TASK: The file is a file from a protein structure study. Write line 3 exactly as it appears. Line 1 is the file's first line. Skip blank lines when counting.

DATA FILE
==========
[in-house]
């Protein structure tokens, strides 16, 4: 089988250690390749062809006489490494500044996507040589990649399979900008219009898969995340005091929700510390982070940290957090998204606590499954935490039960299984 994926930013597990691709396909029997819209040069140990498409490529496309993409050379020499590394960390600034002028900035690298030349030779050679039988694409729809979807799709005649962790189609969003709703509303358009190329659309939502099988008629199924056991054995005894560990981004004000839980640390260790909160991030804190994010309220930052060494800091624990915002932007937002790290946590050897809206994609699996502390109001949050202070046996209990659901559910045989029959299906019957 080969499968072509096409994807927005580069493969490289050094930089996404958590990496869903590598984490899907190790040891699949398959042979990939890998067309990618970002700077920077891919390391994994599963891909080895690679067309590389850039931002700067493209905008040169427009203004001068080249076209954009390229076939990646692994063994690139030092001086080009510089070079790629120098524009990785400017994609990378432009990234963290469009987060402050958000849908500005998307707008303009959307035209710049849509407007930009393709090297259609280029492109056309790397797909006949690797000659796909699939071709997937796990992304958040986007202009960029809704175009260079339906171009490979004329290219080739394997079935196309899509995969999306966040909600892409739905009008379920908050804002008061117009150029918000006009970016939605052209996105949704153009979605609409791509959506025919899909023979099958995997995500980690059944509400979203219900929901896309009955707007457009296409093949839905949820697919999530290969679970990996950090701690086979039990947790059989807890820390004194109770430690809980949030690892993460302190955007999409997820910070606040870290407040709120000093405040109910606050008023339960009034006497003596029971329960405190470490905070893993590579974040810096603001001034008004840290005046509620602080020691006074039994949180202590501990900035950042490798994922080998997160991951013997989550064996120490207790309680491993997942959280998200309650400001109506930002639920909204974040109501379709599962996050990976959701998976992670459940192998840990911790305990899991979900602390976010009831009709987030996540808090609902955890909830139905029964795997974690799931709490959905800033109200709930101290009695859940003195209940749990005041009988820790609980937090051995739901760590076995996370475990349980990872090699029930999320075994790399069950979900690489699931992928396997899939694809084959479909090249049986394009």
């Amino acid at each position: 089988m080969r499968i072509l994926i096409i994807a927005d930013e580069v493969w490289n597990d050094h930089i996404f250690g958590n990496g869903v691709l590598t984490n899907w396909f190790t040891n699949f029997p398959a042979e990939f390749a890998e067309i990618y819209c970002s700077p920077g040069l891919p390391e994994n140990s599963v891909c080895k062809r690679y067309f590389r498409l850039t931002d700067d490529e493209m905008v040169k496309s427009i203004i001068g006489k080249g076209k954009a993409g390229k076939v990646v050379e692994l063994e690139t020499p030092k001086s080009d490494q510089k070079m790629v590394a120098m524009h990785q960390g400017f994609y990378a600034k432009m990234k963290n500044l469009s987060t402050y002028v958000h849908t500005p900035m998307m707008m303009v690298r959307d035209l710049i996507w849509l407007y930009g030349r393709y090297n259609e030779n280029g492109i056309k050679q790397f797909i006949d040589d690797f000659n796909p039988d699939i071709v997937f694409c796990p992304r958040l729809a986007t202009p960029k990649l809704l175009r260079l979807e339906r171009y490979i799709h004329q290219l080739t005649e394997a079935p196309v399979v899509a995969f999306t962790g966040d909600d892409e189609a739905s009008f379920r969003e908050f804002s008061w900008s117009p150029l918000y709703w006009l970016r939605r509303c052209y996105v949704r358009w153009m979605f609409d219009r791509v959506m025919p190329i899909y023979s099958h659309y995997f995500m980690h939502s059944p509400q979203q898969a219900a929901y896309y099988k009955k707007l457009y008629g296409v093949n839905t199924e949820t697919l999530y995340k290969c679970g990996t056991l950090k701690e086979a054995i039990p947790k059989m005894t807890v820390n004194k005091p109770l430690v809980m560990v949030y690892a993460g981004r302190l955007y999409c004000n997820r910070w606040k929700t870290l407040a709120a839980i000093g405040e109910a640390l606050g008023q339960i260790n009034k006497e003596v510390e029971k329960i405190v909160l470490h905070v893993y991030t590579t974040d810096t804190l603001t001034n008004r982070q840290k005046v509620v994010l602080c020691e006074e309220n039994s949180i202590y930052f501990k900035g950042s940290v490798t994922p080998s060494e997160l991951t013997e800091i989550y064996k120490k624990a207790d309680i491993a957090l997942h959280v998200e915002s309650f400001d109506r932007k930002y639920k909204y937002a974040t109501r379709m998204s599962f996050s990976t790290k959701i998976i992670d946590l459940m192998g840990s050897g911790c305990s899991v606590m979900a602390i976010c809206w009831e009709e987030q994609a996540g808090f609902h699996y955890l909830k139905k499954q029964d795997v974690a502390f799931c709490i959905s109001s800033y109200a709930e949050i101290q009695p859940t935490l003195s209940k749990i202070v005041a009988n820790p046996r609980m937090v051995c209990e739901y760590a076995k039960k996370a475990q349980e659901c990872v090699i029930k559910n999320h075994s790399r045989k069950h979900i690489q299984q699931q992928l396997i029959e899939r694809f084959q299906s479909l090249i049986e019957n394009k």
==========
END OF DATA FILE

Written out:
């Amino acid at each position: 089988m080969r499968i072509l994926i096409i994807a927005d930013e580069v493969w490289n597990d050094h930089i996404f250690g958590n990496g869903v691709l590598t984490n899907w396909f190790t040891n699949f029997p398959a042979e990939f390749a890998e067309i990618y819209c970002s700077p920077g040069l891919p390391e994994n140990s599963v891909c080895k062809r690679y067309f590389r498409l850039t931002d700067d490529e493209m905008v040169k496309s427009i203004i001068g006489k080249g076209k954009a993409g390229k076939v990646v050379e692994l063994e690139t020499p030092k001086s080009d490494q510089k070079m790629v590394a120098m524009h990785q960390g400017f994609y990378a600034k432009m990234k963290n500044l469009s987060t402050y002028v958000h849908t500005p900035m998307m707008m303009v690298r959307d035209l710049i996507w849509l407007y930009g030349r393709y090297n259609e030779n280029g492109i056309k050679q790397f797909i006949d040589d690797f000659n796909p039988d699939i071709v997937f694409c796990p992304r958040l729809a986007t202009p960029k990649l809704l175009r260079l979807e339906r171009y490979i799709h004329q290219l080739t005649e394997a079935p196309v399979v899509a995969f999306t962790g966040d909600d892409e189609a739905s009008f379920r969003e908050f804002s008061w900008s117009p150029l918000y709703w006009l970016r939605r509303c052209y996105v949704r358009w153009m979605f609409d219009r791509v959506m025919p190329i899909y023979s099958h659309y995997f995500m980690h939502s059944p509400q979203q898969a219900a929901y896309y099988k009955k707007l457009y008629g296409v093949n839905t199924e949820t697919l999530y995340k290969c679970g990996t056991l950090k701690e086979a054995i039990p947790k059989m005894t807890v820390n004194k005091p109770l430690v809980m560990v949030y690892a993460g981004r302190l955007y999409c004000n997820r910070w606040k929700t870290l407040a709120a839980i000093g405040e109910a640390l606050g008023q339960i260790n009034k006497e003596v510390e029971k329960i405190v909160l470490h905070v893993y991030t590579t974040d810096t804190l603001t001034n008004r982070q840290k005046v509620v994010l602080c020691e006074e309220n039994s949180i202590y930052f501990k900035g950042s940290v490798t994922p080998s060494e997160l991951t013997e800091i989550y064996k120490k624990a207790d309680i491993a957090l997942h959280v998200e915002s309650f400001d109506r932007k930002y639920k909204y937002a974040t109501r379709m998204s599962f996050s990976t790290k959701i998976i992670d946590l459940m192998g840990s050897g911790c305990s899991v606590m979900a602390i976010c809206w009831e009709e987030q994609a996540g808090f609902h699996y955890l909830k139905k499954q029964d795997v974690a502390f799931c709490i959905s109001s800033y109200a709930e949050i101290q009695p859940t935490l003195s209940k749990i202070v005041a009988n820790p046996r609980m937090v051995c209990e739901y760590a076995k039960k996370a475990q349980e659901c990872v090699i029930k559910n999320h075994s790399r045989k069950h979900i690489q299984q699931q992928l396997i029959e899939r694809f084959q299906s479909l090249i049986e019957n394009k």